Makes choosing that as a career goal makes as much sense a goal of “winning a big lottery prize”.

    Do it as a sideline. Go to school so you can get a day job that you enjoy.

    — Glenn

    • Guile

      Being famous and being successful are two very different things, and what fame means today in comparison to even five years ago has totally shifted.

      While the definition of both are subjective per artist, there’s a lot of ways to slice it.

      That said, ask any who have both and they will tell you the fame came before the fortune.

    • Paul Resnikoff

      They still command billions in revenue, I believe.

    • Willis

      I do. They are smaller than record albums and sound quite good. I’m not a fan of digital. Without the physical properties of music, the value decreases. We see it with the younger crowd, hence the reason piracy has such an appeal – no value in something that cannot be seen or held.

  3. Jabsco

    CD’s are an absolutely miserable format and I couldn’t be happy to see them die.

  4. Casey

    Not terribly surprising. My nearest Walmart used to have aisles of CDs, headphone listening stations, etc. and they have been slowing chipping away at the space in favor of other electronics.

  5. Yep

    i had to check the date on this story. I thought it said 2012. Is Walmart selling music on plastic discs? Jesus! Close the whole thing down, we don’t want people (musicians) thinking you can make money from CD’s.

  6. Fridge

    I have several thousand CDs and at one point in the 90s traded in my Records for CDs. The format is dead, I have stopped buying CDs now going back to Vinyl and most records come with a download card and you are all set.

    • Eightysix

      Must be nice to be rich! LPs (if they exist for the “album” you are looking for) typically run $20-25 these days.

  7. DJ Todd

    It’s piracy and convenience.

    First, ask anyone under the age of 22 if they would buy a CD or download it for free? They brag about not having to spend money on music and see no value in supporting the artists. For people in this demographic, it’s all about THEM.

    For the individuals who purchase music, it’s convenience. It’s immediately available on your phone. People don’t want to wait anymore or waste time going to the store or wait to receive it in the mail. We’ve become accustomed to a very low attention span, and if we can’t have it now, we don’t get it. Box retailers will very seldom choose to sell releases most people are looking for. Retailers partner with the major labels to sell what THEY consider popular music.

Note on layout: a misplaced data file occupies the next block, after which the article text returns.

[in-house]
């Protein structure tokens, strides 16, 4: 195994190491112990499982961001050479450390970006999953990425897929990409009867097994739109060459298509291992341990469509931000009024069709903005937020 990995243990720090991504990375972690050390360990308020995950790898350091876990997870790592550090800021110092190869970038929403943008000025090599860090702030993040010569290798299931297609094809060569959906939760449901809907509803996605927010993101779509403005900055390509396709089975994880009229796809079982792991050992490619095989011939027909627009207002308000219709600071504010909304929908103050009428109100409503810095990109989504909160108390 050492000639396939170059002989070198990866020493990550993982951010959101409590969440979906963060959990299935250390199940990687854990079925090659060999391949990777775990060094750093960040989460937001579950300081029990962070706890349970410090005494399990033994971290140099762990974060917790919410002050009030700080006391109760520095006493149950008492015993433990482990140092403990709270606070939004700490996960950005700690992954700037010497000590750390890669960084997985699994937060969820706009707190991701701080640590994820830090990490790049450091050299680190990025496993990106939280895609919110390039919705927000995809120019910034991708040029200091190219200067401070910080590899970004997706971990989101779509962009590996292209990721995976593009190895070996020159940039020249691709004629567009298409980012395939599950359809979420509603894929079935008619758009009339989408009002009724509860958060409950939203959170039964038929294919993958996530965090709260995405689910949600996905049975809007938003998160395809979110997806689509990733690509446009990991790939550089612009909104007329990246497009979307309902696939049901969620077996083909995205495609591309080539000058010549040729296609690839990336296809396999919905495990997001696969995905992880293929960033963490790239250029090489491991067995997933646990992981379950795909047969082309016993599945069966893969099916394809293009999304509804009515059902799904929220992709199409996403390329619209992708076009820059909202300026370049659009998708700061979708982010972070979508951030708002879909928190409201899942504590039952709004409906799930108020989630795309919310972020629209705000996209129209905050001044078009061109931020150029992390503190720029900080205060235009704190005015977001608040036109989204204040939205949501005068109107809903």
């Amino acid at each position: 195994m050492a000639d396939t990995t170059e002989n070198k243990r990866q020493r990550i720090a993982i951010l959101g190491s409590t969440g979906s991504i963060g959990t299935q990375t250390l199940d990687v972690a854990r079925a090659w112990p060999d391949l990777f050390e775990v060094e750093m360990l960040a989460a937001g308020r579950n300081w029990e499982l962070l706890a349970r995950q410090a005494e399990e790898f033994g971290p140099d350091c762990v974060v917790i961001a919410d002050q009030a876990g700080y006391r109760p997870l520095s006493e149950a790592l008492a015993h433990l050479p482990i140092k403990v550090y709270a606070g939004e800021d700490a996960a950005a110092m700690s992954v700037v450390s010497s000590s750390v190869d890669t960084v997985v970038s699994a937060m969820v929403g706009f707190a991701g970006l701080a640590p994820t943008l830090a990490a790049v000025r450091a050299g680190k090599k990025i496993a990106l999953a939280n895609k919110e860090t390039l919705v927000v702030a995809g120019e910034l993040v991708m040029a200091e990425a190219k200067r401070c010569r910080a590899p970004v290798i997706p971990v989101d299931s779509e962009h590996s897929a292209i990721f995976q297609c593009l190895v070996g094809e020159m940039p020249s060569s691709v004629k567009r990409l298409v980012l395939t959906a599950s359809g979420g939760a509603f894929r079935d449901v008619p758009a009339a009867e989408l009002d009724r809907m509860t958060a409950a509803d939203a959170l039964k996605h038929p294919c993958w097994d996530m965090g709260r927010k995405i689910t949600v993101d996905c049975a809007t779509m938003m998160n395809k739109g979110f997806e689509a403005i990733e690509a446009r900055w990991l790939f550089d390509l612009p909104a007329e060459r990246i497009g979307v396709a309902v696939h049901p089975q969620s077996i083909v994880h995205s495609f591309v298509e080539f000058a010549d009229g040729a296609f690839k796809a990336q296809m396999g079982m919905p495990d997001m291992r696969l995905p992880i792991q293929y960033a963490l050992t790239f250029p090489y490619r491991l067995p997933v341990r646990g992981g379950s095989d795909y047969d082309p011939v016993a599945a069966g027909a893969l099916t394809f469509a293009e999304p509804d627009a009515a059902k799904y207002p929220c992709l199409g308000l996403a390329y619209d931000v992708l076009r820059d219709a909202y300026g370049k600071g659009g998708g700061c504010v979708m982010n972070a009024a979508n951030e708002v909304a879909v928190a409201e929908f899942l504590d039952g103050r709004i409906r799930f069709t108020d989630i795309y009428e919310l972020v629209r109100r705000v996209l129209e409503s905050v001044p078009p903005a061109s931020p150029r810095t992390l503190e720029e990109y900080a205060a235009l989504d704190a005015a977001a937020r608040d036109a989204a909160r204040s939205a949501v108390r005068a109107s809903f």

Also, picking where you want to have your CD showcased on the sales floor or POS in any retailer is not that easy. They have planograms that they stick by and could care less about where your music is displayed. In their mind, you should just be happy they’re carrying your product.

    • Eightysix

      To quote George Carlin,

      “Some people are really f*cking stupid!” And far too many under-30 fit that description too well.

  8. thebabyguy

    The decline in sales progressed over a number of years. It used to be a record company could get a CD (non-superstar) with ease. Then they had to throw advertising $ at it. Then the stores cut back further. Then it got so bad the companies were glad just to get the title into the store’s/one-stop’s database. The accounts didn’t even want to put the info into their systems – that’s how bad it got. At least – in theory – a customer could walk into a store and special order a title. It could take a month or much longer to get it. Then that ended. That opened the floodgates for folks like Amazon. Access to just about everything and fast delivery. Even they offer free digital access to many CDs the moment you order it. That killed off more stores and forced the big box retailers to drastically cut back on their selections. It a store can’t turn over their stock on an item – any item – they aren’t going to continue to carry that item. Floor space is just too valuable.

  9. PB

    I think it’s safe to say the wal mart and Target has done just as much damage to the industry as piracy ever did. If more people understood how that process worked we would here it spoken about more often. Your average label employee doesn’t even fully understand it unless they mingle with the sales & distro folks.